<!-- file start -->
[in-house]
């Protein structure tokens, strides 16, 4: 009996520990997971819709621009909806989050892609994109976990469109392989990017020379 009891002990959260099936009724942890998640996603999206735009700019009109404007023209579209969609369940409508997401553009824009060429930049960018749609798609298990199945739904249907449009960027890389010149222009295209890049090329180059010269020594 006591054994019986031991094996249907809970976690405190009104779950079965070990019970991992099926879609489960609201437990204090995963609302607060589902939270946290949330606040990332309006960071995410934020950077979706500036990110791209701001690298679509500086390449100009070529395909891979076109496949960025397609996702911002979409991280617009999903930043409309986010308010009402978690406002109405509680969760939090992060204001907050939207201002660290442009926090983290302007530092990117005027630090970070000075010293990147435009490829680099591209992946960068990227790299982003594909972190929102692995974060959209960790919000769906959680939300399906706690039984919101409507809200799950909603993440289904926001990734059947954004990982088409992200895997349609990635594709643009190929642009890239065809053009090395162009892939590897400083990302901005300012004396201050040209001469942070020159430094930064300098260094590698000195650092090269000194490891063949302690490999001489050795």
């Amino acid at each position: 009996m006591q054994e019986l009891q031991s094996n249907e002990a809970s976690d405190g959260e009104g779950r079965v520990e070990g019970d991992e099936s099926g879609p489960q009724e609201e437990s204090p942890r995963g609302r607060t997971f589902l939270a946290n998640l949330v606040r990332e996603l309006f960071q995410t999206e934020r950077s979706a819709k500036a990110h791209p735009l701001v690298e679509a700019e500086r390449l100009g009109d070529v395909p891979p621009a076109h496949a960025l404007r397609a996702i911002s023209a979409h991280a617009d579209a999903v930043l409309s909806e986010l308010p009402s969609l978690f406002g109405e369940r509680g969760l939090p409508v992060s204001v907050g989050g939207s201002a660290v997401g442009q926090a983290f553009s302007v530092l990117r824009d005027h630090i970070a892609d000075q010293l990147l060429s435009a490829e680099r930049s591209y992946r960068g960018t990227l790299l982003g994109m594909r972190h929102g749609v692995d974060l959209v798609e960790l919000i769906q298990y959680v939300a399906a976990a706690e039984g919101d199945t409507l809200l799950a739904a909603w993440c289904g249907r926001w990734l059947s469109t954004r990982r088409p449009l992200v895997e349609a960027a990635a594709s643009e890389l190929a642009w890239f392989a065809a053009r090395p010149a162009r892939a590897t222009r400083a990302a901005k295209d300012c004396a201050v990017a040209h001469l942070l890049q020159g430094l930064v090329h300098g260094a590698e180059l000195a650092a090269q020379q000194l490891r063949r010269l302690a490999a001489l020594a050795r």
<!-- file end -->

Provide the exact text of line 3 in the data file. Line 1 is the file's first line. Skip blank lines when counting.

């Amino acid at each position: 009996m006591q054994e019986l009891q031991s094996n249907e002990a809970s976690d405190g959260e009104g779950r079965v520990e070990g019970d991992e099936s099926g879609p489960q009724e609201e437990s204090p942890r995963g609302r607060t997971f589902l939270a946290n998640l949330v606040r990332e996603l309006f960071q995410t999206e934020r950077s979706a819709k500036a990110h791209p735009l701001v690298e679509a700019e500086r390449l100009g009109d070529v395909p891979p621009a076109h496949a960025l404007r397609a996702i911002s023209a979409h991280a617009d579209a999903v930043l409309s909806e986010l308010p009402s969609l978690f406002g109405e369940r509680g969760l939090p409508v992060s204001v907050g989050g939207s201002a660290v997401g442009q926090a983290f553009s302007v530092l990117r824009d005027h630090i970070a892609d000075q010293l990147l060429s435009a490829e680099r930049s591209y992946r960068g960018t990227l790299l982003g994109m594909r972190h929102g749609v692995d974060l959209v798609e960790l919000i769906q298990y959680v939300a399906a976990a706690e039984g919101d199945t409507l809200l799950a739904a909603w993440c289904g249907r926001w990734l059947s469109t954004r990982r088409p449009l992200v895997e349609a960027a990635a594709s643009e890389l190929a642009w890239f392989a065809a053009r090395p010149a162009r892939a590897t222009r400083a990302a901005k295209d300012c004396a201050v990017a040209h001469l942070l890049q020159g430094l930064v090329h300098g260094a590698e180059l000195a650092a090269q020379q000194l490891r063949r010269l302690a490999a001489l020594a050795r």